An interesting article on Yahoo! News relates that two grandsons of John Tyler, the 10th President of the United States, are still alive.
The presidential grandchildren were born in the 1920s. Lyon Gardiner Tyler, Jr., was born in 1924, and Harrison Ruffin Tyler was born in 1928. Their father, Lyon Gardner Tyler, was in his 70s when he fathered them.
John Tyler was born in 1790 and was 63 years old when his son Lyon was born. As crazy as that may seem, Lyon was not John’s youngest. Tyler had two more children: a son, Robert, born in 1856; and, his youngest, a daughter, Pearl, born in 1860. She passed away in 1947.
Tyler had 8 children with his first wife, Letitia, and 7 with his second wife, Julia.
John Tyler was president 20 years before the Civil War. He was a Virginian who served as Governor of that state in the 1820s. He also had been both a member of the U.S. House of Representatives and U.S. Senate before being elected Vice President in the 1840 election as the running mate of William Henry Harrison. Harrison died in office just one month into his term, and Tyler was elevated to the presidency. Tyler served out the term and did not run for reelection in 1844.
Early in his presidency, Tyler was attacked by abolitionists, most notably, Joshua Leavitt and William Lloyd Garrison. Leavitt alleged that Tyler fathered children by his slaves and sold some of them; Garrison unequivocally stated that Tyler was “ipso facto unqualified to rule, or to hold office, in a free republic.”
There are African-American families in Virginia today who believe themselves to be descended from John Tyler. Well, it’s certainly possible to find out, with the grandchildren still around and today’s sophisticated DNA tests … if proven true, would it sully Tyler’s reputation even more than his post-presidency actions?
After his presidency, he retired from political life to his plantation in Virginia. In February 1861, he reentered public life as the nation moved closer to civil war. Tyler presided over a peace conference in Washington convened by Virginia to help work out a compromise. The conference was a failure. Like many prominent southern politicians of his day, Tyler was a strong advocate of states’ rights, and despite the fact he had once been President, he became a proponent of secession once the peace conference failed. He was elected to the first Confederate House of Representatives, and was in Richmond awaiting the opening session when he became ill. Tyler died January 18th, 1862 at age 72.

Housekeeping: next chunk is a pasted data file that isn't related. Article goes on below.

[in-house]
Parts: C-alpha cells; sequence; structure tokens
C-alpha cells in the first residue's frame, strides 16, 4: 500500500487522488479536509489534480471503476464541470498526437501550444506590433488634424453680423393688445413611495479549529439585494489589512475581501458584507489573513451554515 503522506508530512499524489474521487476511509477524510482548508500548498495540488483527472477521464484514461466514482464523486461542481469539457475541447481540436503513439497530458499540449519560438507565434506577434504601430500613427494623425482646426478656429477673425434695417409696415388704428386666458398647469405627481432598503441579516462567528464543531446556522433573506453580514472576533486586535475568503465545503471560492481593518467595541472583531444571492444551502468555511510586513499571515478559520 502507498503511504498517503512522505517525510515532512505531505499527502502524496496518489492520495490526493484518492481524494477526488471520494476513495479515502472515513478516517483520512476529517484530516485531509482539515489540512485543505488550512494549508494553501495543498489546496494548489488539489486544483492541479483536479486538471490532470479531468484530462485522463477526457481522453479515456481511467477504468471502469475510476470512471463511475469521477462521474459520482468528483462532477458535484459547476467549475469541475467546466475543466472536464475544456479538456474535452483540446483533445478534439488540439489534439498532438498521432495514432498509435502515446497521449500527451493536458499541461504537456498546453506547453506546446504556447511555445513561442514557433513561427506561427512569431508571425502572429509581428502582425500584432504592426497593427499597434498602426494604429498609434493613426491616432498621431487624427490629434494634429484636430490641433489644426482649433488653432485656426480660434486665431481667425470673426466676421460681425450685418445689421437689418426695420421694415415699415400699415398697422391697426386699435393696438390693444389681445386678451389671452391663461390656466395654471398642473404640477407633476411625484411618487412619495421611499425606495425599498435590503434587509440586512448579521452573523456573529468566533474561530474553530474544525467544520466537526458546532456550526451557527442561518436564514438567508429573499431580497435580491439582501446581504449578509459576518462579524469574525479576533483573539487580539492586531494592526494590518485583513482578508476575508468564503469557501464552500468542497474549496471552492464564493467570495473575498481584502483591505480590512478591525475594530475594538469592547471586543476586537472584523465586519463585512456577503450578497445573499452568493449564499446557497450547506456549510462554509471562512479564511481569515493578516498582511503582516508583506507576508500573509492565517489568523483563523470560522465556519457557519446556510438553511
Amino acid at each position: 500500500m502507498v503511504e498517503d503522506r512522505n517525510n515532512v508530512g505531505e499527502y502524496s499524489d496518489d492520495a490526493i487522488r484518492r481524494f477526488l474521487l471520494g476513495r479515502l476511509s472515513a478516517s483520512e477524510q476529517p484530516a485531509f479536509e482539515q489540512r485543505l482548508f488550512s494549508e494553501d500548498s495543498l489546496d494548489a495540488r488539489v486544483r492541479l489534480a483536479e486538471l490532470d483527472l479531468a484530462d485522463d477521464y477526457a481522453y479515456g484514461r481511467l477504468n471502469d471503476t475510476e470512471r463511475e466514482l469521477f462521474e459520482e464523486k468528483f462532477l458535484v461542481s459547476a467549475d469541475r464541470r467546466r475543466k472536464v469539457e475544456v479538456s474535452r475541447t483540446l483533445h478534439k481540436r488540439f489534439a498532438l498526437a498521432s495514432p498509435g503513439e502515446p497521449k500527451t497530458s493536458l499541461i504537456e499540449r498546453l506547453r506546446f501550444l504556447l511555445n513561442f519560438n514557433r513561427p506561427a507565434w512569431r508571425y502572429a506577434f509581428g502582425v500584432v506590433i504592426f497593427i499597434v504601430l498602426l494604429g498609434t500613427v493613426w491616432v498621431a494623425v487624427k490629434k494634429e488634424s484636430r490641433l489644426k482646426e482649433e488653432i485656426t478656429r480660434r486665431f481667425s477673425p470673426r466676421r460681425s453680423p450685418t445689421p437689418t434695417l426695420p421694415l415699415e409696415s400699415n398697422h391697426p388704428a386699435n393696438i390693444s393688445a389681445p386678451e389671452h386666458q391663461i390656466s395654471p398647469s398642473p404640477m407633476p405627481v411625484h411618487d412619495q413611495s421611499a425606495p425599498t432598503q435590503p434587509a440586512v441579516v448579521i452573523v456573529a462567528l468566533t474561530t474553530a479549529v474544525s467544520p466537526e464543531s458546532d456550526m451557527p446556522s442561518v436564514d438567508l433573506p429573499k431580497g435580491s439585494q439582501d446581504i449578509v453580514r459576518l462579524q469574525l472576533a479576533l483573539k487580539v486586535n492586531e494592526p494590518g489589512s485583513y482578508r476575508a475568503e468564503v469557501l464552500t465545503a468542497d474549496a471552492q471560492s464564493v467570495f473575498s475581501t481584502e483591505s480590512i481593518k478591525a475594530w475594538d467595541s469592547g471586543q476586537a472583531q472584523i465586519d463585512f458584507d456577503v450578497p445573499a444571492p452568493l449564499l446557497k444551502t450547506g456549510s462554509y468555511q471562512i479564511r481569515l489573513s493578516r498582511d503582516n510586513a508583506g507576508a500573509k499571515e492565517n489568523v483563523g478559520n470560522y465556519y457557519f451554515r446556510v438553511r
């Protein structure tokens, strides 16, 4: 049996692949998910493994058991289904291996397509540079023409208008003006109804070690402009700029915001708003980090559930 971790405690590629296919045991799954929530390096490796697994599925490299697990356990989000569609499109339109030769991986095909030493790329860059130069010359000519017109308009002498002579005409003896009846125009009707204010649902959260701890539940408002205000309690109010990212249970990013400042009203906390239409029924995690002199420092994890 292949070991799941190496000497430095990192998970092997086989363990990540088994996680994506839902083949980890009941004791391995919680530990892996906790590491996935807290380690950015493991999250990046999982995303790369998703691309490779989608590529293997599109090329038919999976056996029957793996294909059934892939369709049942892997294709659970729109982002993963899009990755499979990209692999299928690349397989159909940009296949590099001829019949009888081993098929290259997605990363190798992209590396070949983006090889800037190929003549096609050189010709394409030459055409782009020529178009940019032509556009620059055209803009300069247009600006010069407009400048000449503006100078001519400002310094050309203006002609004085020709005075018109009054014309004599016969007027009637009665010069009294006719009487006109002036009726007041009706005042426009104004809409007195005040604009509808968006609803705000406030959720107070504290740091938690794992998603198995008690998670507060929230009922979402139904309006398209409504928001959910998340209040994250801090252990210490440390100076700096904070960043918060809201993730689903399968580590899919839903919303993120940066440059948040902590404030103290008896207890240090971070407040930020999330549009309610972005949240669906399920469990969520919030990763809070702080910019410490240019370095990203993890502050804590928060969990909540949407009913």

Although Tyler was the only former President of the United States to switch sides, there was also one former vice president who cast his lot with the Confederacy. Kentuckian John C. Breckinridge, who was vice president under President James Buchanan from 1857-1861, ran for president in 1861 as a Southern Democrat, while Stephen A. Douglas ran as a Northern Democrat. Even though he lost the presidency to Abraham Lincoln, the Kentucky legislature elected Breckinridge to the U.S. Senate. (U.S. Senators were elected by the state legislatures until the 17th Amendment to the U.S. Constitution was ratified in 1913).
While a divided Kentucky remained in the Union, Breckinridge became a pro southern Senator. He was expelled from the Senate in December 1861, and joined the Confederate Army, rising to the rank of Major General. Breckinridge fought in several important battles in both the east and west, and was appointed Secretary of War in 1865. After the war, he left the country but returned home to Kentucky in 1869 and became a lawyer. He died in Lexington, Kentucky in 1875.
One final note on the Yahoo! article. 99-year-old Jane Garfield, granddaughter of James A. Garfield, is mentioned as the oldest living presidential grandchild. James A. Garfield was the 20th President of the United States, who served less than a year in 1881 before being assassinated. Garfield was also a Major General in the Union Army who saw action at the Battles of Shiloh and Chickamauga, among others.